The Week In Review
6/22-6/25/09June 25, 2009
U.S. stocks opened lower on Thursday, after the government reported an unexpected rise in claims for unemployment in the latest week, a day after the Federal Reserve stated continued worries over the economy but didn't signal any plans to boost or curb liquidity. The Dow Jones Industrial Average fell 15 points to 8,285. The S&P 500 index fell 2 points to 898, while the Nasdaq Composite fell 5 points to 1,786. Plenty of earnings last night and this morning. Nike is lower by 4% after the sneaker giant posted a 30% drop in its fiscal fourth-quarter profits and said orders are down 12%. The rest of the retailers look better. Herman Miller and Bed Bath & Beyond are both up 9% on earnings. Hertz is up 7% on earnings. Deere and JC Penney are higher by 4% thanks to upgrades. The techs are mixed. Redhat is down 7% following earnings last week. Seagate is also lower on earnings. Analog Devices and Microsoft are higher on upgrades. The financials are quiet. Legg Mason is up 3% on an upgrade. Paychex is lower by 6% after missing estimates by 6 cents last night. After the first hour, the averages rebounded. The Dow rose 50 points. The Nasdaq rose 20 points. Through the morning the averages remained in the green, then jumped a 100 points during the lunch hour. Boeing turned around helping the blue chip average. Homebuilder, Lennar is having a good day, up 15% on earnings this morning. Some stocks are not rebounding. Bank of America is lower after the Citigroup analyst expects another quarterly loss. Research in Motion is lower as well. In the last hour, the averages rebounded toward the highs of the day. The Dow Jones Industrial Average finished up 172 points at 8,472. The Nasdaq Composite gained 37 points, or 2.1%, to 1,829 while the S&P 500 rose 19 points, or 2.1%, to close at 920.
June 24, 2009
U.S. stocks opened higher Wednesday after the government reported a better-than-expected rise in orders for U.S. durable goods, bouncing back after three days of losses. The Dow Jones Industrial Average rose 48 points to 8,371. No rebound in Boeing after a dismal day yesterday. The S&P 500 gained 7 points to 902. The Nasdaq Composite advanced 21 points to 1,786. Oracle is leading the charge within the techs, up 6% after beating earnings estimates last night. Palm is up 5% thanks to an upgrade ahead of earnings later in the week. Most of the techs look good. The financials are performing well for a second day. Deutsche Bank is jumping 6% on an upgrade. RBC made positive comments on Wells Fargo and Bank of America. Both are higher. The commodities are performing well. Potash is up 2% on positive comments in Barrons. On the earnings front, Monsanto and Rite Aid are higher on earnings. Supervalu is lower by 13% after guiding earnings lower. Through the morning, the Dow jumped 100 points before pulling back. Boeing is weighing on the Dow now down 4.5%. The Nasdaq rose 33 points and actually continued to improve through the afternoon. At 2:15, the Fed left rates unchanged as expected, but the Dow did sell off, falling into the red. In the last hour, the selling accelerated. The Dow Jones Industrial Average finished in negative territory for a fourth consecutive day, down 23 points at 8,299. The S&P 500 ended well off its earlier highs at 900 up 5 points. The Nasdaq Composite gained 27 points to 1,792.
June 23, 2009
U.S. stocks edged higher on Tuesday, led by the financial sector, with investors bargain hunting after the biggest one-day drop in two months. The Dow Jones Industrial Average rose 10 points to 8,349. The S&P 500 Index gained 3 points to 896 while the Nasdaq Composite added 6 points to 1,772. At 10 o'clock, the averages moved into the red after a report that showed existing home sales rose less than expected last month and a separate report showing home prices fell in April. In the afternoon, the averages rebounded on light, light volume. In the tech sector, Jabil Circuit looks good thanks to solid earnings last night. In the last hour, the averages rallied, then faltered. The Dow Jones Industrial Average fell 16 points to 8,322. Shares of Boeing slipped more than 6% after the company delayed the first flight of its 787 Dreamliner. The S&P 500 index rose 2 points to 895, while the Nasdaq Composite slipped a points to 1,764.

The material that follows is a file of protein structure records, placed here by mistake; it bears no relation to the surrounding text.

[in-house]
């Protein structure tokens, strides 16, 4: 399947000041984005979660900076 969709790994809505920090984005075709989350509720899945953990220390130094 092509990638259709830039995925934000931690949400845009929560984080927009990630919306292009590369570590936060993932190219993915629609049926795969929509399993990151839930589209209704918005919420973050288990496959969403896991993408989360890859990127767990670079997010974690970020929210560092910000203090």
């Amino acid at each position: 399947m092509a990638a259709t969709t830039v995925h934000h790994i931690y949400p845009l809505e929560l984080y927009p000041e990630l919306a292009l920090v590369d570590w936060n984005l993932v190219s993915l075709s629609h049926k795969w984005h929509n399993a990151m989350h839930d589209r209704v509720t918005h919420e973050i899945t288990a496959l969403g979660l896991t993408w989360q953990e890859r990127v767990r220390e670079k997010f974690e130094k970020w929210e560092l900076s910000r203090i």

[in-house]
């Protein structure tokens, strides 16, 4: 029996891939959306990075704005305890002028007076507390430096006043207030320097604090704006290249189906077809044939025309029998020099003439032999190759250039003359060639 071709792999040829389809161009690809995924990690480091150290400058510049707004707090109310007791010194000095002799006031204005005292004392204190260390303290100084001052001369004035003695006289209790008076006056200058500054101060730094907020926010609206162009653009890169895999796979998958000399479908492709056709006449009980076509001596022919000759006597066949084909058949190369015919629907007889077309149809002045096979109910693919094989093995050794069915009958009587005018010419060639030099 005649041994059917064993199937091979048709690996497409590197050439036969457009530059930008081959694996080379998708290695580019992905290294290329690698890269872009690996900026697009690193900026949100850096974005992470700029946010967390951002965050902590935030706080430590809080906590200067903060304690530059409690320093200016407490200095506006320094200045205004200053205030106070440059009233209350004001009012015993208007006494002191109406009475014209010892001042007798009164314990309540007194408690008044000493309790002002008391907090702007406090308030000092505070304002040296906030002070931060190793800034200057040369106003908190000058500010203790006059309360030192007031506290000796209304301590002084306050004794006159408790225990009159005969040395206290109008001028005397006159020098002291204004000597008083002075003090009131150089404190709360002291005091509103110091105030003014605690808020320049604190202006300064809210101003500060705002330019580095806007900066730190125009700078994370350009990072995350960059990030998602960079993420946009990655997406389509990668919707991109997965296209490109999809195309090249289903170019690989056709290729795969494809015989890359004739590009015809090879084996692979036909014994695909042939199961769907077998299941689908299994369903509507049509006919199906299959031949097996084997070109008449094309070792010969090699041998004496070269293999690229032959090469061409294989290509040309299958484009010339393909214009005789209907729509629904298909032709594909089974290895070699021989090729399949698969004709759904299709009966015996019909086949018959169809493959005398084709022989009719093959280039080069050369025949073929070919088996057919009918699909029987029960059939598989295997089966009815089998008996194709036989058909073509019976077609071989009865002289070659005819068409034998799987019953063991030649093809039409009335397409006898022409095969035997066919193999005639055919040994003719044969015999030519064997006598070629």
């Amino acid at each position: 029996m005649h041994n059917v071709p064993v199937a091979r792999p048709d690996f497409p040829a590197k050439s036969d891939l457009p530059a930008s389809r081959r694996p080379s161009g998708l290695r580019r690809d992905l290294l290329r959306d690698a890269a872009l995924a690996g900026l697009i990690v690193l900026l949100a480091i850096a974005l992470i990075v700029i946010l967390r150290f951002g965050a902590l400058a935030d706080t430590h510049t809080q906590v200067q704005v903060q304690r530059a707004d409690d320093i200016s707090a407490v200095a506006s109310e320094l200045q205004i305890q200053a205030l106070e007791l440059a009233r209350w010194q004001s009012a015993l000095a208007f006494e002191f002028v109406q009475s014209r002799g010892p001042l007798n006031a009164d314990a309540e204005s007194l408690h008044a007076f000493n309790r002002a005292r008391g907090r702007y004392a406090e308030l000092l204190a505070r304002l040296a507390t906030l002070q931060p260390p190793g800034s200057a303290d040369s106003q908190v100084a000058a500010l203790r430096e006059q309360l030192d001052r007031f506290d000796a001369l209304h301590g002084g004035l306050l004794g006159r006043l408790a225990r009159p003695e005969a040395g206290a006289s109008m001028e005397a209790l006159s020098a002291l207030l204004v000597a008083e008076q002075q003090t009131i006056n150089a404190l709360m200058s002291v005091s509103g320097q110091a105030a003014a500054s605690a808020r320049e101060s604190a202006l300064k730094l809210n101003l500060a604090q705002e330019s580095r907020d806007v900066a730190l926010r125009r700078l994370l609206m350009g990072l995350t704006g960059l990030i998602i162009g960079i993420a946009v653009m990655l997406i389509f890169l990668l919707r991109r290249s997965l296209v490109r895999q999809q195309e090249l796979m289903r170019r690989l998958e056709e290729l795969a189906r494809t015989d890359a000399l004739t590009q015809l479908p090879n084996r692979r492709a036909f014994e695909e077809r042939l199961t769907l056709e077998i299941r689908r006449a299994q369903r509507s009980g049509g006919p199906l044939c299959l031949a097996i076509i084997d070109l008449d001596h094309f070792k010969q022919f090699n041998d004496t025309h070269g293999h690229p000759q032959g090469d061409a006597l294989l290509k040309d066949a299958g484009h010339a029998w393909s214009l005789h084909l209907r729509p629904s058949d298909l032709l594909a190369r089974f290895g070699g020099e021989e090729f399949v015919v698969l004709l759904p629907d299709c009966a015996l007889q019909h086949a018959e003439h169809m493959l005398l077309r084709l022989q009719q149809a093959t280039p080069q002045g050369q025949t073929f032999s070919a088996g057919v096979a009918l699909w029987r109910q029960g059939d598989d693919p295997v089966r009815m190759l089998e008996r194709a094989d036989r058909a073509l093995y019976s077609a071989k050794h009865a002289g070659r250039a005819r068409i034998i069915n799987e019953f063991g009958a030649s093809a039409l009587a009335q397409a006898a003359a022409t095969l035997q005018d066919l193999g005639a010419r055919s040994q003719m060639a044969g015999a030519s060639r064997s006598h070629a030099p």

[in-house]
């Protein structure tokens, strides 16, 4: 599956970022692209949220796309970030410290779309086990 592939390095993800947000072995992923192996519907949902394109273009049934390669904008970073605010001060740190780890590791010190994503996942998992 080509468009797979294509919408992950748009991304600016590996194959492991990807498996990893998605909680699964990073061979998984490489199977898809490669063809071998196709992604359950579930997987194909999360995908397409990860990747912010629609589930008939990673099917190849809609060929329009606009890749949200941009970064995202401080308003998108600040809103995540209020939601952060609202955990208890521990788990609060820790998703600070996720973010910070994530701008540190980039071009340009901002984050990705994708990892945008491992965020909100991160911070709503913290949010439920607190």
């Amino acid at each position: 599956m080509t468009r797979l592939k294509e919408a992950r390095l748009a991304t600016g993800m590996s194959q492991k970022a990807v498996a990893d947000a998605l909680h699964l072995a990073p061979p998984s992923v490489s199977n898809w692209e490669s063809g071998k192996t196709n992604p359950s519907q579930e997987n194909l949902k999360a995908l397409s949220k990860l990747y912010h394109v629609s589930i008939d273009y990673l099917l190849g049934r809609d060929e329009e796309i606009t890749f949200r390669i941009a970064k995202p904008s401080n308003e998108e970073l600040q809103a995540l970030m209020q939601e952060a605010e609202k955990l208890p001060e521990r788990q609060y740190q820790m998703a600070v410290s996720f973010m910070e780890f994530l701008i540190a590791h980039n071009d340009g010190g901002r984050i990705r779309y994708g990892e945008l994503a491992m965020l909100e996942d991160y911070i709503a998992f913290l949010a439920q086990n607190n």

June 22, 2009
U.S. stocks on Monday fell at the start amid worries that the global economy might be stuck in recession longer than previously thought. The Dow Jones Industrial Average fell 106 points to 8,436.4. The S&P 500 declined 13 points to 908, while the Nasdaq Composite dropped 25 points to 1,802. Nothing looks good this morning. The financials are lower. Manulife is down 14% after lowering guidance on Friday. The techs are lower even though there are positive comments out there on Apple, Cisco, Oracle, LSI Logic, and Marvell. Marvell is the only one trading higher after raising revenue guidance. Research in Motion is lower by 4% after less than stellar earnings last week. In the retail space, Walgreens is down 3% after missing estimates by 3%. Deckers Outdoors, Hertz, and Coach were upgraded, but all three are lower. The commodities are also lower. Oil and gold sell off as the U.S. dollar rises. After the first half an hour, the Dow dropped 110 points. The Nasdaq declined 37 points. Volume may remain light as many traders are out on the island watching golf. Through the morning, the averages pushed lower without much of a fight. In the afternoon, the Dow dropped nearly 200 points. The Nasdaq fell 56 points. In the last hour the averages lifted a little from the lows of the day only to falter into the close. The Dow Jones Industrial Average finished down 200 points, or 2.4%, at 8,339, its worst point and percentage drop since April 20. The S&P 500 shed 28 points, or 3.1%, to 893, leaving it negative for the year, while the Nasdaq Composite declined 61 points, or 3.4%, to 1,766.